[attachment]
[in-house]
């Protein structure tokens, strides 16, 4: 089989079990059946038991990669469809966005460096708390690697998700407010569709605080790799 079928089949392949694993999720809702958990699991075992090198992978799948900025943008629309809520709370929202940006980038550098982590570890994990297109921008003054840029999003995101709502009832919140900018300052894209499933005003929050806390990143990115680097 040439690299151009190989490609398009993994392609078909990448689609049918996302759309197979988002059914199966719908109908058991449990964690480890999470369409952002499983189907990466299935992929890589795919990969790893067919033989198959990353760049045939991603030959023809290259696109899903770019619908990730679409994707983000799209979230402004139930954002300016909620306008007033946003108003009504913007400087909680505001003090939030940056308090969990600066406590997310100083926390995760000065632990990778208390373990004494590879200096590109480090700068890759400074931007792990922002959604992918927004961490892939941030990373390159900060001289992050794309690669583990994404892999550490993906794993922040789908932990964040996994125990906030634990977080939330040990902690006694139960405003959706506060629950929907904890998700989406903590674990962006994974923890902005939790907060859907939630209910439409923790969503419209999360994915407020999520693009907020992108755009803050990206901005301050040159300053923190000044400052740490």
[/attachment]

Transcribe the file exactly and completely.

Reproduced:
[in-house]
């Protein structure tokens, strides 16, 4: 089989079990059946038991990669469809966005460096708390690697998700407010569709605080790799 079928089949392949694993999720809702958990699991075992090198992978799948900025943008629309809520709370929202940006980038550098982590570890994990297109921008003054840029999003995101709502009832919140900018300052894209499933005003929050806390990143990115680097 040439690299151009190989490609398009993994392609078909990448689609049918996302759309197979988002059914199966719908109908058991449990964690480890999470369409952002499983189907990466299935992929890589795919990969790893067919033989198959990353760049045939991603030959023809290259696109899903770019619908990730679409994707983000799209979230402004139930954002300016909620306008007033946003108003009504913007400087909680505001003090939030940056308090969990600066406590997310100083926390995760000065632990990778208390373990004494590879200096590109480090700068890759400074931007792990922002959604992918927004961490892939941030990373390159900060001289992050794309690669583990994404892999550490993906794993922040789908932990964040996994125990906030634990977080939330040990902690006694139960405003959706506060629950929907904890998700989406903590674990962006994974923890902005939790907060859907939630209910439409923790969503419209999360994915407020999520693009907020992108755009803050990206901005301050040159300053923190000044400052740490």